Murder on the CGI Express

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Nov 14, 2017 05:16
Last week I saw Sidney Lumet's "Murder on the Orient Express", and after a couple of days, I saw the 1978 version by John Guillermin. Both films were well done, with an excellent cast giving their best performances. It's hard to chose between Kenneth Branagh, Johnny Depp and Michelle Pfeiffer on one side, and Vanessa Redgrave, Ingrid Bergman, Jacqueline Bisset and Anthony Perkins on the other.

But there was something bugging me with the new version. It uses computer graphics to improve the scenery, as it has become the norm. Granted, it's done in a subtle and sober way, and most of the times you're fooled into thinking that the buildings, trees, and landscape are real.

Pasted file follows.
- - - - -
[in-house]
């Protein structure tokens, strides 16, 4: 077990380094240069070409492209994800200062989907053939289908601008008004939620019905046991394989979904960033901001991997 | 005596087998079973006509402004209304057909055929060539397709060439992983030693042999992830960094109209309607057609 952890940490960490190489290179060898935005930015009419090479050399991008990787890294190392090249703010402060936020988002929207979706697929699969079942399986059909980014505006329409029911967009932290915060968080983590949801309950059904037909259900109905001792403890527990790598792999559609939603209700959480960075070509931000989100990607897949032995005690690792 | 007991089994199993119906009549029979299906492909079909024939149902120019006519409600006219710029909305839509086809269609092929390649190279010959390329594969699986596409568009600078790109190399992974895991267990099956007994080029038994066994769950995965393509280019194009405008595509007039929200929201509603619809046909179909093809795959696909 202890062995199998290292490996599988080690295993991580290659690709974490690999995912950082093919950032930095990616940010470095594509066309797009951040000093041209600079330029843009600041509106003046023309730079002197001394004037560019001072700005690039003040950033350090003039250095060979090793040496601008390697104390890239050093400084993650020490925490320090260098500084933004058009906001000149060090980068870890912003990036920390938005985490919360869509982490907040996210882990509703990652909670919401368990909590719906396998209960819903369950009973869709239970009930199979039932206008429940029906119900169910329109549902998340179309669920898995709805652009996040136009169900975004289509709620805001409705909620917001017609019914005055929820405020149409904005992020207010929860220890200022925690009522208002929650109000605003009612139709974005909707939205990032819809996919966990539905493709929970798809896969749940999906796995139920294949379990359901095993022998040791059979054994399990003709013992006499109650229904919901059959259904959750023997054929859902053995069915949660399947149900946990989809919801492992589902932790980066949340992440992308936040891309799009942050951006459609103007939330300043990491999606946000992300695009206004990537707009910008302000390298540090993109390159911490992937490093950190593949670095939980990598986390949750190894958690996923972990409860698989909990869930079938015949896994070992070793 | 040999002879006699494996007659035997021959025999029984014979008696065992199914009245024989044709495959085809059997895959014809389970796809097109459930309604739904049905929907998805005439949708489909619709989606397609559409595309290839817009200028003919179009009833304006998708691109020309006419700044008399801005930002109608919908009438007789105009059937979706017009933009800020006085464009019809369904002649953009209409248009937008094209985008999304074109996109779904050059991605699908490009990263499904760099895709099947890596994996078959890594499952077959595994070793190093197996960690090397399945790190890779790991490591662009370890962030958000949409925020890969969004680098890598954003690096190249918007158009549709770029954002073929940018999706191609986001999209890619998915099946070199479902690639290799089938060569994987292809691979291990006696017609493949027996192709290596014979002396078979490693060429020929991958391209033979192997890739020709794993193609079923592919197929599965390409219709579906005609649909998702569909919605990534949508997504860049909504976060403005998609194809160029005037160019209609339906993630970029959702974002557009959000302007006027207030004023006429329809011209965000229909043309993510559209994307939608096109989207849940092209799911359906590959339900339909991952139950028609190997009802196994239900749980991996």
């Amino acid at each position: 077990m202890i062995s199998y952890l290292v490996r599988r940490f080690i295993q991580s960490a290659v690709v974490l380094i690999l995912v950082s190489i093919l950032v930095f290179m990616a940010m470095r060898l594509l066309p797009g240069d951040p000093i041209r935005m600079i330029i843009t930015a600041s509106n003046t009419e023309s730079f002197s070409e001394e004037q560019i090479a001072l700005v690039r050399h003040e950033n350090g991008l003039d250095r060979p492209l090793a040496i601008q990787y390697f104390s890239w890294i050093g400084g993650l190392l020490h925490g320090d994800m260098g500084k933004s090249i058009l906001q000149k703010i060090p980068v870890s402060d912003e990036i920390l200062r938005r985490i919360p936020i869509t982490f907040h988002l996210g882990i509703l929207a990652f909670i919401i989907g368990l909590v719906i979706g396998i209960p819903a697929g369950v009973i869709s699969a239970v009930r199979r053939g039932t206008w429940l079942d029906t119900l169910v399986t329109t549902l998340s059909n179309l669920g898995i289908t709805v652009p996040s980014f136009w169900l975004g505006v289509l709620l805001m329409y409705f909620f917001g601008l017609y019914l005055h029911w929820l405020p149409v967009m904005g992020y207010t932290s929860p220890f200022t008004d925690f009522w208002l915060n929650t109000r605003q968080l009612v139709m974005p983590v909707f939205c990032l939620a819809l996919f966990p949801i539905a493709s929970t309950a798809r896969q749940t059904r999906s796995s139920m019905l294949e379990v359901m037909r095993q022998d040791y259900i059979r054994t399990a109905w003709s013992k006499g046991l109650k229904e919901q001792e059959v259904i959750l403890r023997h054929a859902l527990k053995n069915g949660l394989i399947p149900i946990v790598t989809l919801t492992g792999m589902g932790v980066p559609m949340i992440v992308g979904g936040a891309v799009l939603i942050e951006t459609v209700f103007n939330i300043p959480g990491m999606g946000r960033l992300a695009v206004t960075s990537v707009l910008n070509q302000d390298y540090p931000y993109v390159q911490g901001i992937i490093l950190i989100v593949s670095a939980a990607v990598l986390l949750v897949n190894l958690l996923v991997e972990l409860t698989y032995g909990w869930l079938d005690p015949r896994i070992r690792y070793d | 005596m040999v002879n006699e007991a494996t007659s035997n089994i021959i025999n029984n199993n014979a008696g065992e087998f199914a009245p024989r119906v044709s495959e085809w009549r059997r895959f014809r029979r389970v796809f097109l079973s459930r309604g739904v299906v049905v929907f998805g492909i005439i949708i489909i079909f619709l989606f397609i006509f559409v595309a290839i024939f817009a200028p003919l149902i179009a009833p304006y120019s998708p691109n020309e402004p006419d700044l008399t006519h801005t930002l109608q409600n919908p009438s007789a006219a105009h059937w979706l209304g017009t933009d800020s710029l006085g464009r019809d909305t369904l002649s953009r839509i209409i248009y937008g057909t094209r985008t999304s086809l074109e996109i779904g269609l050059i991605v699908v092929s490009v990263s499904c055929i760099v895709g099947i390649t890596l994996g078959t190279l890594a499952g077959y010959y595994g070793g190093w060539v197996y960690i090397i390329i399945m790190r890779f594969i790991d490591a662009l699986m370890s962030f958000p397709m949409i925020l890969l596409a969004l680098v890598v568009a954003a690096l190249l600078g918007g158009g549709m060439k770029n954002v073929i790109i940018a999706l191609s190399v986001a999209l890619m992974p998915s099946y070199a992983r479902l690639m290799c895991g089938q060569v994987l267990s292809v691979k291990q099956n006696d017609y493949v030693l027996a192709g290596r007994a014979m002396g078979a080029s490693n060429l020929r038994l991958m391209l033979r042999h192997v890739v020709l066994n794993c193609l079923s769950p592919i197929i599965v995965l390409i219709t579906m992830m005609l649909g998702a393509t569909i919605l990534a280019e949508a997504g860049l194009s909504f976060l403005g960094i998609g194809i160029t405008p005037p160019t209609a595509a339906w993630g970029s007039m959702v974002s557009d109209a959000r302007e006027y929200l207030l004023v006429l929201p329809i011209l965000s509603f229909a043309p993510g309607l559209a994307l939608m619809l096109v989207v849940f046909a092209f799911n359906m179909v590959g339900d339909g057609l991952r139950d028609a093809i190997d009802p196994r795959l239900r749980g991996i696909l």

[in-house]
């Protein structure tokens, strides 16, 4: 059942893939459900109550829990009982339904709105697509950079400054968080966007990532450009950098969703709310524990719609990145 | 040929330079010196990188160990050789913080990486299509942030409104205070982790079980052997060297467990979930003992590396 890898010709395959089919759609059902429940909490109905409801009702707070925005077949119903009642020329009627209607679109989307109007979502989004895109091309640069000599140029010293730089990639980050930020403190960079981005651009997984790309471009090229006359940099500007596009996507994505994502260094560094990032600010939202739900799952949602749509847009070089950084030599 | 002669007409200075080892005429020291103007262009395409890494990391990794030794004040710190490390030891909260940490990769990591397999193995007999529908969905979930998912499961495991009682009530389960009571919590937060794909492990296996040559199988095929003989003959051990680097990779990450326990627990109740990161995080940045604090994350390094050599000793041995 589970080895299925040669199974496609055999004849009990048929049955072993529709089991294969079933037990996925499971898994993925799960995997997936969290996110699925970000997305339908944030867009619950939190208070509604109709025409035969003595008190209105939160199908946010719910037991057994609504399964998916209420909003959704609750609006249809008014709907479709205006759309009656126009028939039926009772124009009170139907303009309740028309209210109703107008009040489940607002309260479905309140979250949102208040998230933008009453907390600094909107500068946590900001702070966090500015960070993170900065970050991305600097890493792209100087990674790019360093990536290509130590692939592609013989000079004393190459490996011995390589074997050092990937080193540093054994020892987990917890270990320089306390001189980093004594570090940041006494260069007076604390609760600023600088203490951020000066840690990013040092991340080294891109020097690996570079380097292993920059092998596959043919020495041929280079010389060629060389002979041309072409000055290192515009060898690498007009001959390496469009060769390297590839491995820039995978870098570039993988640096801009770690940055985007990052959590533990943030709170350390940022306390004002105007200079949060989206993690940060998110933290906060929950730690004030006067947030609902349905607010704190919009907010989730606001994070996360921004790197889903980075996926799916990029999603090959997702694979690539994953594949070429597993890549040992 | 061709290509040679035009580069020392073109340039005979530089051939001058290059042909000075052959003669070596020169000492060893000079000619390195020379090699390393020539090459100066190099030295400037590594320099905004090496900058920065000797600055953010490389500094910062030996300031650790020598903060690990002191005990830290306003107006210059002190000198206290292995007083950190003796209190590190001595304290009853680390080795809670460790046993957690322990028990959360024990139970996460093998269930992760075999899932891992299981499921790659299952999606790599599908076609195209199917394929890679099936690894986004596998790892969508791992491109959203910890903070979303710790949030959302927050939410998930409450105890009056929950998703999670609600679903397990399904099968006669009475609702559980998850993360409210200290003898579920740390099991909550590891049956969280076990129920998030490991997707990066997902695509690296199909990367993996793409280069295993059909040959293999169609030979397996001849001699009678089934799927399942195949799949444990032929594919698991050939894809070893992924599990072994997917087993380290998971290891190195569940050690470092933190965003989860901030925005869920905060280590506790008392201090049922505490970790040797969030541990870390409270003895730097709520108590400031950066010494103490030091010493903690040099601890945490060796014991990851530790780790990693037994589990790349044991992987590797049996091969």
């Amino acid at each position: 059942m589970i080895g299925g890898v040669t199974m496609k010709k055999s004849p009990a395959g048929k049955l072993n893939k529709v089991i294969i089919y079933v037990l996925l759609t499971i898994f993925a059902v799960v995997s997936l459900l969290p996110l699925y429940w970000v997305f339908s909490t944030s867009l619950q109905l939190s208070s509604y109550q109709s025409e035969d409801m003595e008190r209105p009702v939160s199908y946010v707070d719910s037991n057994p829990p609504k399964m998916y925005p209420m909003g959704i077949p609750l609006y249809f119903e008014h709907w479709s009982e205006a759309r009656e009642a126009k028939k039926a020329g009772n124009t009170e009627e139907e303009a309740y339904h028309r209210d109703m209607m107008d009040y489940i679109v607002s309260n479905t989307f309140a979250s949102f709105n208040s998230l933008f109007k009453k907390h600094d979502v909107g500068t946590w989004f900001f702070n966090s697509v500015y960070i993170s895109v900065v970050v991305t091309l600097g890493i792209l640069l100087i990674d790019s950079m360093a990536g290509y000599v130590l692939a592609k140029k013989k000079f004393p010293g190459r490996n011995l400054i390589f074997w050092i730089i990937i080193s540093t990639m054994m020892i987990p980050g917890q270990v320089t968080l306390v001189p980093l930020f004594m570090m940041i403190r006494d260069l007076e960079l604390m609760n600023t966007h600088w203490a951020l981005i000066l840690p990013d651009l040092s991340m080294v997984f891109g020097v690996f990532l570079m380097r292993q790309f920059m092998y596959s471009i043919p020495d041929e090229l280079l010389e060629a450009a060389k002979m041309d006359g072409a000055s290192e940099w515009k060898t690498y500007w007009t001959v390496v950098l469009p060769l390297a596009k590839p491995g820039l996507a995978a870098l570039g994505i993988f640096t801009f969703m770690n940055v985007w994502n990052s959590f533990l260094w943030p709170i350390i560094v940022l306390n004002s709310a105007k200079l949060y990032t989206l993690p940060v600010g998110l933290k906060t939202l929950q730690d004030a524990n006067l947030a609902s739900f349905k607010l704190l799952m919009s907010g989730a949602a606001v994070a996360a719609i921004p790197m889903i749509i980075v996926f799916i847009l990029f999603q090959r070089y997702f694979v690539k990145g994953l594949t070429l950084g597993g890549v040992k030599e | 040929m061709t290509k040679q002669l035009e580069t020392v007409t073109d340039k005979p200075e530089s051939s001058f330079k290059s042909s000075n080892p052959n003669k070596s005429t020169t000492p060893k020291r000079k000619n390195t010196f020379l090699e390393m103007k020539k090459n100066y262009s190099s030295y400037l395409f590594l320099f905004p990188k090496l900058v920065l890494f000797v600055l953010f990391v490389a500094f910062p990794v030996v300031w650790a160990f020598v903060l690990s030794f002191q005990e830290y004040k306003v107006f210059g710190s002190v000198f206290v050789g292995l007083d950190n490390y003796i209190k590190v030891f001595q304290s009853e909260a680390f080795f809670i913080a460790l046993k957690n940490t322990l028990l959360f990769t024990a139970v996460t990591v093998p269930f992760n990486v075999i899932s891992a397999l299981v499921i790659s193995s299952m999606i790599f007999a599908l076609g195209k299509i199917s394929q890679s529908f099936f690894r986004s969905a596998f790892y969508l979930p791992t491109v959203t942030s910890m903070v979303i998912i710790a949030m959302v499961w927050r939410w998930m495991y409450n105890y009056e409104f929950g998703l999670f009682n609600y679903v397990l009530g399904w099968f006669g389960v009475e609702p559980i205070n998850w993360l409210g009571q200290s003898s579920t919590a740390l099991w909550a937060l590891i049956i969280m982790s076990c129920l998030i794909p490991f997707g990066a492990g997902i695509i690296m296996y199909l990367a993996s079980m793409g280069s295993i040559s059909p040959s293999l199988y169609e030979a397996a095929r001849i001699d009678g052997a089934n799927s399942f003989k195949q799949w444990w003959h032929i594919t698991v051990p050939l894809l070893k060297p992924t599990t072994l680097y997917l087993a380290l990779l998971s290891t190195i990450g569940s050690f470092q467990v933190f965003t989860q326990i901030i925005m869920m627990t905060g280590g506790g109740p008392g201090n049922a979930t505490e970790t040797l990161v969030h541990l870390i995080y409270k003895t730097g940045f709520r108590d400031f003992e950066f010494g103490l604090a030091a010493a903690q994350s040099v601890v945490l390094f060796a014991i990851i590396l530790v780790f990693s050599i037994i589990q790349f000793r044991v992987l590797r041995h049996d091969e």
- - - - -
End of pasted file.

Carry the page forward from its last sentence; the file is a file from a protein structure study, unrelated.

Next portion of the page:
And nevertheless, there's this feeling of watching something fake, a synthetic fantasy. Freed from the restrictions of real life, the camera pans freely and dynamically, showing perfectly designed worlds. On the other hand, the older version has a steady camera in less attractive locations. But the snow is real, the train is real, and real the rails. It may not be the Orient Express rails, but they're made from steel are lay in some European land.

Sometimes the imperfections win over our hearts in a way that mirages can't.